MaxiVista 2 review


Some weeks ago I was asked if I would like to do a review of the brand new MaxiVista 2. I’ve made a test quite a while ago of the old version and so I was very excited about what’s new and better in the new version.

First: What is MaxiVista 2

Maxivista is a server-client application that gives you the ability to use displays of PCs that are connected to your main-PC via LAN as if they were connected directly to your main-PC. With a 100Mbit LAN Connection you almost forget that the Display isn’t directly attached to your graphic card but attached via the network. With GBit there is simply no difference … just like I installed a second or even third graphic card. Impressive!

So I started with the following test setup:

2 machines with 3 displays at all. The display numbers are 1,4,2 because I installed the 2 Extension-Display version of MaxiVista 2. So Display 1 and 4 is physically available and 2 and 3 are the MaxiVista 2 Extension-Displays.

Since there is a great manual on the MaxiVista Website the installation and setup was as easy as possible. A 2 minute job, including the reboot of the server-machine. During the setup you’re asked what sort of MaxiVista 2 Service you want to use:
  • one seconday PC – makes one additional display
  • two seconday PCs/one secondary PC with 2 displays – makes two additional displays
  • three secondary PCs/one secondary PC with 3 displays….and so on

On the primary PC MaxiVista 2 installs the server that – in that particular case – isn’t a server from the network point of view. The server connects to the clients. So you launch the server on the primary PC and the client on the secondary PC(s). MaxiVista 2 does the rest. And THAT was one point I wasn’t expecting to work. I used two machines for this review that are connected to the FeM-Net. Both machines where located in different subnets. And in this network the broadcasts aren’t routed between the subnets. So I thought: How on earth could MaxiVista 2 possibly detect the secondary PC… well I even phoned the Publisher Bartels Media. It seems that there’s some kind of magic voodoo power involved to get this job done. So I nodded and accepted it: MaxiVista 2 found the secondary machine without any problem… oh well there was just one problem with the Windows XP Firewall.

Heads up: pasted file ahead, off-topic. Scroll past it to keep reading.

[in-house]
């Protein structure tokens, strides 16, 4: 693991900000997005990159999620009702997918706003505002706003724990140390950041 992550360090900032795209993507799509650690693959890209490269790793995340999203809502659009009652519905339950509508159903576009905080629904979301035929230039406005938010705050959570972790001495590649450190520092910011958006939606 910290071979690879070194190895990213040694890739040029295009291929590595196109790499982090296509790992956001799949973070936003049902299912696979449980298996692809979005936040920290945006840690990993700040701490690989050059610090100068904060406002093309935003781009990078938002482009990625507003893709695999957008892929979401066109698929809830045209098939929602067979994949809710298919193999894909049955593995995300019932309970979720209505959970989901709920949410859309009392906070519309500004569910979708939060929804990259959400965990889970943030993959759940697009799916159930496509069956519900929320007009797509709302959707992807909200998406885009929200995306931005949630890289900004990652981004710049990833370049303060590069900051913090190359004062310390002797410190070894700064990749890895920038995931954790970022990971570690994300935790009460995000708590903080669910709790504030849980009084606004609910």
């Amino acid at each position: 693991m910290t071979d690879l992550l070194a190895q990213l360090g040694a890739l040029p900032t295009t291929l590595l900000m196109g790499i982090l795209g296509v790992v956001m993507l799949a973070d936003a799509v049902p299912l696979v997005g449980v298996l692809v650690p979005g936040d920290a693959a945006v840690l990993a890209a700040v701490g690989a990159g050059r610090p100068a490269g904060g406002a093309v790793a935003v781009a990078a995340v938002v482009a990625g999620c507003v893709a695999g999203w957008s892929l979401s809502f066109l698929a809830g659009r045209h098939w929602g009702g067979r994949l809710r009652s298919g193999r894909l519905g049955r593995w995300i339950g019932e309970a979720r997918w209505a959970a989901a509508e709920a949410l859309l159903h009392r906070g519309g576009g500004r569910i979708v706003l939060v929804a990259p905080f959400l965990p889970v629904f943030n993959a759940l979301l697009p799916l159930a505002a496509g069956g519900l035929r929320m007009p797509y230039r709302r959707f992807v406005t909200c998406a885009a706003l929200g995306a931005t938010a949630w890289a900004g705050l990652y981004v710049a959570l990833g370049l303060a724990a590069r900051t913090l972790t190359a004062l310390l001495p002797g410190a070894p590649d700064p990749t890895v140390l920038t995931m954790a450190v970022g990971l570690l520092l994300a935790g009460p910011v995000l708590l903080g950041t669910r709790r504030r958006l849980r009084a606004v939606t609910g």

You possibly get the following message:

Just unblock it and you’re done if you’re machines are in the same subnet. If they are, like my machines, in different subnets you have to configure the Windows Firewall little bit to allow other subnets.

And then: It’s done. MaxiVista found it’s secondary PC, connected and p0wn3d the machines display. Great! That’s it. I then just started using it as if the new display was directly connected…even when I played a movie on the additional secondary display it worked… BUT: To get a movie of the size above to work, you have to have a 1 Gbit link between your machines.. it’s about 14 Megabyte/s of data…4 Megabytes/s more than a normal 100 Mbit link could supply.


this is a Screenshot of the Desktop when MaxiVista 2 is activated…as you can see even for the PrintScreen Feature of Windows (to make a screenshot) MaxiVista 2s secondary display looks like any ordinary display…



the network utilization when moving a full screen window to the additional secondary display

Then there are two more things to say about MaxiVista 2:

1st: the setup menu. It just contains what you can see down there. Nothing more. That’s everything you can setup. And the fact that you never ever would need more to use MaxVista 2 should show you that this application was designed for one thing: to work.

2nd: There’s a “Remote Control” feature in MaxiVista 2 that gives you the ability to use the mouse+keyboard of the primary PC on the secondary PC(s). This feature does not extend your primary display with the secondary display. But you can control the mouse+keyboard of the secondary PC(s) with the primary mouse+keyboard. Hmm…complicated? It isn’t. With MaxiVista 2 you get the functionality of Multiplicity for free… it’s just built in. And it’s better than Multiplicity.